Among different used healthcare terminology resources there is a need to link them to ease their interoperability. SNOMED CT is the most detailed clinical reference terminology for procedure used in the Electronic Health Record (EHR). WHO developed since 2006 an aggregated classification named ICHI required for statistics and resource allocation. It is based on an ontology framework defined in ISO 1828 named Categorial Structure (CAST) for surgical procedures. We present ICHI coding structure, ISO 1828 CAST standard for surgical procedures and SNOMED CT procedures hierarchy concept model and their relations. We demonstrate the obstacles to align ICHI coding structure with ISO 1828 CAST which can be linked with SNOMED CT procedures hierarchy concept model. We recommend to update ICHI coding structure to decrease the gap with ISO 1828 CAST and SNOMED CT concept model for procedures hierarchy to allow users to share the different terminology resources.
Background: German university hospitals have started to establish molecular tumor boards in order to enable physicians to make molecular-guided decisions.
Objective: Our aim was to describe the organizational structure and procedures which are currently supporting the molecular tumor boards of five German university hospitals.
Methods: We conducted semi-structured interviews with experts of five university hospitals between December 2016 and February 2017.
Results: We observed heterogeneity in both the organization of genetic testing and the management of the molecular tumor boards among the five hospitals. They used free-text documents in most of their support procedures rather than machine-readable documents.
Conclusion: There are three potentialities to support the process from genetic testing to reporting within the molecular tumor boards: (i) standardized pipeline to integrate automated variant calling and annotation; (ii) tools supporting the experts in creating their reports and presentations and (iii) implementing pharmacogenomic CDSS into clinical routine.
Tele-collaboration between medical professionals is well established for specialties like radiology, cardiology or pathology. Typically these applications do not allow for ad hoc participation of non-registered users like patients and / or medical professionals. This paper describes an approach for extending these tele-applications to non-registered users and providing ad hoc participation with means for providing and accessing data. A light weight, web-based approach is used to assure acceptance and ease of use while maintaining and complying to the required regulations regarding authentication, authorization and protection of personal data. The approach has been implemented and is in use with a nationwide tele-collaboration network in Germany.
Background: Multidisciplinary team meetings (MDTMs) are already in use for certain areas in healthcare (e.g. treatment of cancer). Due to the lack of common standards and accessibility for the applied IT systems, their potential is not yet completely exploited.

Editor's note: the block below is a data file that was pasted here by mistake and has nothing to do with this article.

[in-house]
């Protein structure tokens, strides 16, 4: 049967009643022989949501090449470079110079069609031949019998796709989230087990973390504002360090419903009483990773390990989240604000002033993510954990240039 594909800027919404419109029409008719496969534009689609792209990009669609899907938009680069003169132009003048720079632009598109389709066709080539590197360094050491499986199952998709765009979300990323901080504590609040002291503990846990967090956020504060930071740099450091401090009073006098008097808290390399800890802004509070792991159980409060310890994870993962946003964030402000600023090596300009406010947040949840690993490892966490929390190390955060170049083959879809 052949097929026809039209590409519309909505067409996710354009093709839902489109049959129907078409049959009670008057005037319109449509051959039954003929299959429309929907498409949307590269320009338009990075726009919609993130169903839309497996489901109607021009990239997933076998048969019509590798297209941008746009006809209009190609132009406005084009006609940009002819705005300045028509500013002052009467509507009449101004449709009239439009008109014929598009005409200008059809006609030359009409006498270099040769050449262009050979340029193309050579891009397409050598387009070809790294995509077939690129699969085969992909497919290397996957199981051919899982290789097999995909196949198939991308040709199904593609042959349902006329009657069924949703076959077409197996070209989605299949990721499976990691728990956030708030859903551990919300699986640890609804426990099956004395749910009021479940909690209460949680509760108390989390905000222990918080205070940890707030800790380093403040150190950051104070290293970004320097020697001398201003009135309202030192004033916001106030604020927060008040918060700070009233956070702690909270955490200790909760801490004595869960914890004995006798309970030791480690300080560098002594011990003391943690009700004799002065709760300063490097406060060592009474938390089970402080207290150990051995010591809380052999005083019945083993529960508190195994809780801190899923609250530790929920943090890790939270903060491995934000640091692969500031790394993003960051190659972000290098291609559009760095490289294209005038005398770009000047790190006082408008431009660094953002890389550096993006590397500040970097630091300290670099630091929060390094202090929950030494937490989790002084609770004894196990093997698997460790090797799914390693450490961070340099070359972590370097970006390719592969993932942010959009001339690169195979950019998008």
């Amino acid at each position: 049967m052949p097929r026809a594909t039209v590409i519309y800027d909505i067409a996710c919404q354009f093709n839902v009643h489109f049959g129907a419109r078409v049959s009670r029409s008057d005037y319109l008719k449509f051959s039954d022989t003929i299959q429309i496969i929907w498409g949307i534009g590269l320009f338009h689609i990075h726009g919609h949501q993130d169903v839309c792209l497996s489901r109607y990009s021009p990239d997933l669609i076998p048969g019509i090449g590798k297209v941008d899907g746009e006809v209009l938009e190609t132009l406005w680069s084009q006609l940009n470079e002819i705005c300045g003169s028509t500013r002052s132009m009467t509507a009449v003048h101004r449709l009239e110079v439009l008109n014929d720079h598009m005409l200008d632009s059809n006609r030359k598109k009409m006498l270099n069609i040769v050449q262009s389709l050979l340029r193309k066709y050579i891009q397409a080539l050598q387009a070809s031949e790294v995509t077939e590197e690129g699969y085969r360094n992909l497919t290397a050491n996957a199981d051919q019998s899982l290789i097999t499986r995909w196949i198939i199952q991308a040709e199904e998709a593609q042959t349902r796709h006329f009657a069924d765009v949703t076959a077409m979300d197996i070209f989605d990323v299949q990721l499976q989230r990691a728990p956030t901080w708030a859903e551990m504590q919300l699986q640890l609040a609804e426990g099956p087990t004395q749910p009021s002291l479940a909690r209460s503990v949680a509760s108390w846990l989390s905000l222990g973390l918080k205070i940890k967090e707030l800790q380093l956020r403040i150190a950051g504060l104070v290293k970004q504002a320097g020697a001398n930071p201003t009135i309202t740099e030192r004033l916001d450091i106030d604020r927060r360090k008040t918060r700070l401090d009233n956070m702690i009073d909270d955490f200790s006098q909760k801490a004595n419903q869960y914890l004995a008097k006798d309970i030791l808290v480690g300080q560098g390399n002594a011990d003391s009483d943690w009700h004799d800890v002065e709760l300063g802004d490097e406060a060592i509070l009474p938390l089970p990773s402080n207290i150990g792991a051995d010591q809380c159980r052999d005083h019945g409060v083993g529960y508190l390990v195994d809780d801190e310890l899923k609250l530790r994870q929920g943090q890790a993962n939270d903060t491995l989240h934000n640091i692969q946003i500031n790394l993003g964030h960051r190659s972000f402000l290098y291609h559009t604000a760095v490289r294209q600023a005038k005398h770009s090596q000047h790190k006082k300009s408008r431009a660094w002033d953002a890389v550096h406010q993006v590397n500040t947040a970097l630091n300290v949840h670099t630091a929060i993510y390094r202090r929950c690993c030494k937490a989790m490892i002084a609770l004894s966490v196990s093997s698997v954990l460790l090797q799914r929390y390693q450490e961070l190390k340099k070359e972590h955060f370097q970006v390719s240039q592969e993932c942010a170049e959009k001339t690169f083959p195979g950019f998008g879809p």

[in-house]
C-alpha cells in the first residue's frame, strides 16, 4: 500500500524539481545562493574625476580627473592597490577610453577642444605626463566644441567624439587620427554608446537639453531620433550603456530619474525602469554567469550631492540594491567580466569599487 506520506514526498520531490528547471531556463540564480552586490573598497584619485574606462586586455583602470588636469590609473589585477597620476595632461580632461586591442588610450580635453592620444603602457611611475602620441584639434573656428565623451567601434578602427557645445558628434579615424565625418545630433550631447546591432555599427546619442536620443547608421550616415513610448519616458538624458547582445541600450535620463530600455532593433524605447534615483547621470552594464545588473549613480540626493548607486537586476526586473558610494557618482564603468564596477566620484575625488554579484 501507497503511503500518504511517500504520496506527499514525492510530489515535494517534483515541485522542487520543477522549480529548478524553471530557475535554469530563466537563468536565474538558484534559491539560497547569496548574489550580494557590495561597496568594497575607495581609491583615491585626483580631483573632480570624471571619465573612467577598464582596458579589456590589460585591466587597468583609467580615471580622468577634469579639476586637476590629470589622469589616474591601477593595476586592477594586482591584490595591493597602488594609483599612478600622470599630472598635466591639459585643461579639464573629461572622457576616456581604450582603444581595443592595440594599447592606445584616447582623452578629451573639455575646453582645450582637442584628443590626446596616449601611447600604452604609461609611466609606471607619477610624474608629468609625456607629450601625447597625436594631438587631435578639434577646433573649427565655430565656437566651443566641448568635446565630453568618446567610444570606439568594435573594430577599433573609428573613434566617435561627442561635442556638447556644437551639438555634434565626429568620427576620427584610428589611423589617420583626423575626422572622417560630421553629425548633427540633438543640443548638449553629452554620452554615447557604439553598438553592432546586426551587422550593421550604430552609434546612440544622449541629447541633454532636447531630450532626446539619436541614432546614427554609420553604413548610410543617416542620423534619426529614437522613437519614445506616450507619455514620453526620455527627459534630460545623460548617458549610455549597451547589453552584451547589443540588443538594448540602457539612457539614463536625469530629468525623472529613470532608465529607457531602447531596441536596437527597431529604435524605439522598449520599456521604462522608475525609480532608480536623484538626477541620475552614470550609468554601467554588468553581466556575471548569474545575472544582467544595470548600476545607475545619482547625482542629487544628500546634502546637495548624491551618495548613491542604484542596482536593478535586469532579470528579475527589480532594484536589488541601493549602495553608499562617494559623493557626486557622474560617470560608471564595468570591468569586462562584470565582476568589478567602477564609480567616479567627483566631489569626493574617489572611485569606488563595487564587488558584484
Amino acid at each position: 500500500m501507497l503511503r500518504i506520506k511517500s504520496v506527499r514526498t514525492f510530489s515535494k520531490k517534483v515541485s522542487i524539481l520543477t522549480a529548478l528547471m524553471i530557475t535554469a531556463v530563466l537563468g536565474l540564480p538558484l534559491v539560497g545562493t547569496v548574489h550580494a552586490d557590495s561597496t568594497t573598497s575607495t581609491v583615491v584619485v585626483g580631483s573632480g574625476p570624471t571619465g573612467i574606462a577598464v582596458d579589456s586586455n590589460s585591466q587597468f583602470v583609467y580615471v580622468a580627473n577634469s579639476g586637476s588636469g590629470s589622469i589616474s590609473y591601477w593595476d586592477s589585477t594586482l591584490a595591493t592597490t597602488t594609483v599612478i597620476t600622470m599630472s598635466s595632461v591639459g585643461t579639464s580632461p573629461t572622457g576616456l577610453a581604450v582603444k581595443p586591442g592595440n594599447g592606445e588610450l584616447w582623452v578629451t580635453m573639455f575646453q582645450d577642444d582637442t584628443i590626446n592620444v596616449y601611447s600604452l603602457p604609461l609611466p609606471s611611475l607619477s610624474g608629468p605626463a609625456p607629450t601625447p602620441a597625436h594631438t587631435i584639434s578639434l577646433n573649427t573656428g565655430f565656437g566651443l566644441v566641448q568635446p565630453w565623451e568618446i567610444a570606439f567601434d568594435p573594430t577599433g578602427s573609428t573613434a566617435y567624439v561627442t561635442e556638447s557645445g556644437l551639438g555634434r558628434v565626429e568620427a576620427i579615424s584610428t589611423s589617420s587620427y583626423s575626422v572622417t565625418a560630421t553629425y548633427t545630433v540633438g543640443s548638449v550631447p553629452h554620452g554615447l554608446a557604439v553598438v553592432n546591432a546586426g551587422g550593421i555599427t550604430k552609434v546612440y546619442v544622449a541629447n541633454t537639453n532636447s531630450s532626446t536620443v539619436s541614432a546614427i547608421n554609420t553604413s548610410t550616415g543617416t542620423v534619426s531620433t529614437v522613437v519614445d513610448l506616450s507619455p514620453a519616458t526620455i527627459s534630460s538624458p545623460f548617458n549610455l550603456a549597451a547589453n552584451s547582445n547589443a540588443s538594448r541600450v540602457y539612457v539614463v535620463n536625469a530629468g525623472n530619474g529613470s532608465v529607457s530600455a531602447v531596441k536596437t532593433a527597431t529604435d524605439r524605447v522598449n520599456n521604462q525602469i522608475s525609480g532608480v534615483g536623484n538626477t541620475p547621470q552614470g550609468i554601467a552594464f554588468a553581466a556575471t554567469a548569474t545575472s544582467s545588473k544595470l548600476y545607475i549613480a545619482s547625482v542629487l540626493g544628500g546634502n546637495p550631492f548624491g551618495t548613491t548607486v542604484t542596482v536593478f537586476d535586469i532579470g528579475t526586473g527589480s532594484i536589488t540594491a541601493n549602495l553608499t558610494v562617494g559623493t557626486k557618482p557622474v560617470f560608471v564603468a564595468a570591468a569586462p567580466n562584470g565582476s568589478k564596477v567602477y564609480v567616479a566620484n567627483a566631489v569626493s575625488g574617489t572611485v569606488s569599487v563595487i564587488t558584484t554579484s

Objectives: Common requirements for MDTMs shall be identified and aggregated into a process definition to be automated by an application architecture utilizing modern standards in electronic healthcare, e.g. HL7 FHIR.
Methods: To identify requirements, an extensive literature review as well as semi-structured expert interviews were conducted.
Results: Results showed, that interoperability and flexibility in terms of the process are key requirements to be addressed. An architecture blueprint as well as an aggregated process definition were derived from the insights gained. To evaluate the feasibility of identified requirements, methods of explorative prototyping in software engineering were used.
Conclusion: MDTMs will become an important part of modern and future healthcare but the need for standardization in terms of interoperability is imminent.
Background: For translational research, software platforms such as tranSMART with an integrated view of both clinical and omics data have gained more and more attention in the last years.
Objectives: We wanted to examine the success and failures of tranSMART in the fields of translational research and education by looking at the examples of six use cases at our hospital. We wanted to point out suitable scenarios and user groups as well as still existing challenges and limitations.
Methods: We sum up the experience we made with our use cases with a focus on lessons learned.
Results: tranSMART was successfully established by a bottom-up approach at our university hospital and has been running for more than two years now. It has been used in four translational research projects as well as in education in the context of lectures and bachelor/master theses.
Conclusion: tranSMART can be a very useful tool for translational research and education. But it should be used with both care and statistical knowledge to avoid wrong conclusions. Some technical constraints, especially for data modeling, still limit many applications. Version control and data provenance are remaining challenges.
Background: RESTful web services nowadays are state-of-the-art in business transactions over the internet. They are however not very much used in medical informatics and in clinical research, especially not in Europe.